Free, publicly-accessible full text available May 18, 2023
  4. Authentic hands-on laboratory research is essential for undergraduate STEM education. Yet the tactile authenticity required to impact affective, cognitive, or psychomotor learning outcomes associated with laboratory training remains underexplored. Virtual and mixed-reality (VR/MR) have enabled increasingly realistic hands-on STEM training experiences. However, they still lack authenticity with regard to user manipulation of fully-functional and realistic laboratory tools, analysis of realistic (i.e. user-acquired) noisy data, and the application of critical thinking skills to draw conclusions from such noisy (and possible faulty) data. Here we present efforts to develop such an approach while also providing faculty content experts tools for code-free customization of VR/MR training experiences via structured spreadsheets. This approach enables nuanced real-time user feedback on laboratory skills such as proper pipetting or sterile technique which are otherwise difficult to provide. It also offers complete safety from chemical, biological, and radiological hazards and is more cost-effective than a traditional lab. This Hands-On Virtual-Reality (HOVR) Lab platform is uniquely enabling and will be valuable in the physical and life sciences for both research and instructional applications.
    Free, publicly-accessible full text available June 1, 2023
  5. Software traceability establishes a network of connections between diverse artifacts such as requirements, design, and code. However, given the cost and effort of creating and maintaining trace links manually, researchers have proposed automated approaches using information retrieval techniques. Current approaches focus almost entirely upon generating links between pairs of artifacts and have not leveraged the broader network of interconnected artifacts. In this paper we investigate the use of intermediate artifacts to enhance the accuracy of the generated trace links - focusing on paths consisting of source, target, and intermediate artifacts. We propose and evaluate combinations of techniques for computing semantic similarity, scaling scores across multiple paths, and aggregating results from multiple paths. We report results from five projects, including one large industrial project. We find that leveraging intermediate artifacts improves the accuracy of end-to-end trace retrieval across all datasets and accuracy metrics. After further analysis, we discover that leveraging intermediate artifacts is only helpful when a project's artifacts share a common vocabulary, which tends to occur in refinement and decomposition hierarchies of artifacts. Given our hybrid approach that integrates both direct and transitive links, we observed little to no loss of accuracy when intermediate artifacts lacked a shared vocabulary withmore »source or target artifacts.« less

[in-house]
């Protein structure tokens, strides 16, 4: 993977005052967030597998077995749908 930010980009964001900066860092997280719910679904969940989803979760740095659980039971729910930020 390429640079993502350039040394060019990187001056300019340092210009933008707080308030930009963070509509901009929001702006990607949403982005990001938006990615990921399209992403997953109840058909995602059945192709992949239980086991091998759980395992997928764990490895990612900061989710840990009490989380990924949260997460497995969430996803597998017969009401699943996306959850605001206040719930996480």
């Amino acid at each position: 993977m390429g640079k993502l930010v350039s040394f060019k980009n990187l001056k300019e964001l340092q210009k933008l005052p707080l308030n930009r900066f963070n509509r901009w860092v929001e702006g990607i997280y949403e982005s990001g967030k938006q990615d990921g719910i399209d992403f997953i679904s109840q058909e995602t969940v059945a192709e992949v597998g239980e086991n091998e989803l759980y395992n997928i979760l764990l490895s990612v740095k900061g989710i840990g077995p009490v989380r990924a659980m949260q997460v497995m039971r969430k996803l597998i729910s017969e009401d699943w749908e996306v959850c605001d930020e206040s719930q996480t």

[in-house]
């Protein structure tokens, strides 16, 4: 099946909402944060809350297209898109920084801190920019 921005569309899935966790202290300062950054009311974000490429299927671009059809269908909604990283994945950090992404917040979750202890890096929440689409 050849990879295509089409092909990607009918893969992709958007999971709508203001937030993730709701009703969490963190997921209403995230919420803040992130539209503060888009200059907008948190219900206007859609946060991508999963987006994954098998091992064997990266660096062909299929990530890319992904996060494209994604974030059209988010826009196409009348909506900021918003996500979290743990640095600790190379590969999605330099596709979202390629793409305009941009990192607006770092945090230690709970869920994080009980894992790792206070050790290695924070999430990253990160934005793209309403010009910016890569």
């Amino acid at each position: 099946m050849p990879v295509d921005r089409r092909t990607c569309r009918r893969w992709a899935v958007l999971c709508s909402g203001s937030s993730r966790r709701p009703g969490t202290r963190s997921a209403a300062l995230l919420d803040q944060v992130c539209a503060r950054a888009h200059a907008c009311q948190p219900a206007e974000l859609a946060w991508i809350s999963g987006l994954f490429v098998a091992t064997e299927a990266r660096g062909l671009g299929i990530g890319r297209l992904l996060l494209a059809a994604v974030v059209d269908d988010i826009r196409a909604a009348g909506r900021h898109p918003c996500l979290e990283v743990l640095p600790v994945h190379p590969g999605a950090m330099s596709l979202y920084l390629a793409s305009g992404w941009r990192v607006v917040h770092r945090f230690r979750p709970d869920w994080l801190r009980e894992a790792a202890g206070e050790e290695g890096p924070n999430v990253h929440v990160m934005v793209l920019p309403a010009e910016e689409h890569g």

6. Abstract High spatial resolution CO observations of midinclination (≈30°–75°) protoplanetary disks offer an opportunity to study the vertical distribution of CO emission and temperature. The asymmetry of line emission relative to the disk major axis allows for a direct mapping of the emission height above the midplane, and for optically thick, spatially resolved emission in LTE, the intensity is a measure of the local gas temperature. Our analysis of Atacama Large Millimeter/submillimeter Array archival data yields CO emission surfaces, dynamically constrained stellar host masses, and disk atmosphere gas temperatures for the disks around the following: HD 142666, MY Lup, V4046 Sgr, HD 100546, GW Lup, WaOph 6, DoAr 25, Sz 91, CI Tau, and DM Tau. These sources span a wide range in stellar masses (0.50–2.10 M ⊙ ), ages (∼0.3–23 Myr), and CO gas radial emission extents (≈200–1000 au). This sample nearly triples the number of disks with mapped emission surfaces and confirms the wide diversity in line emitting heights ( z / r ≈ 0.1 to ≳0.5) hinted at in previous studies. We compute the radial and vertical CO gas temperature distributions for each disk. A few disks show local temperature dips or enhancements, some of which correspondmore »to dust substructures or the proposed locations of embedded planets. Several emission surfaces also show vertical substructures, which all align with rings and gaps in the millimeter dust. Combining our sample with literature sources, we find that CO line emitting heights weakly decline with stellar mass and gas temperature, which, despite large scatter, is consistent with simple scaling relations. We also observe a correlation between CO emission height and disk size, which is due to the flared structure of disks. Overall, CO emission surfaces trace ≈2–5× gas pressure scale heights (H g ) and could potentially be calibrated as empirical tracers of H g .« less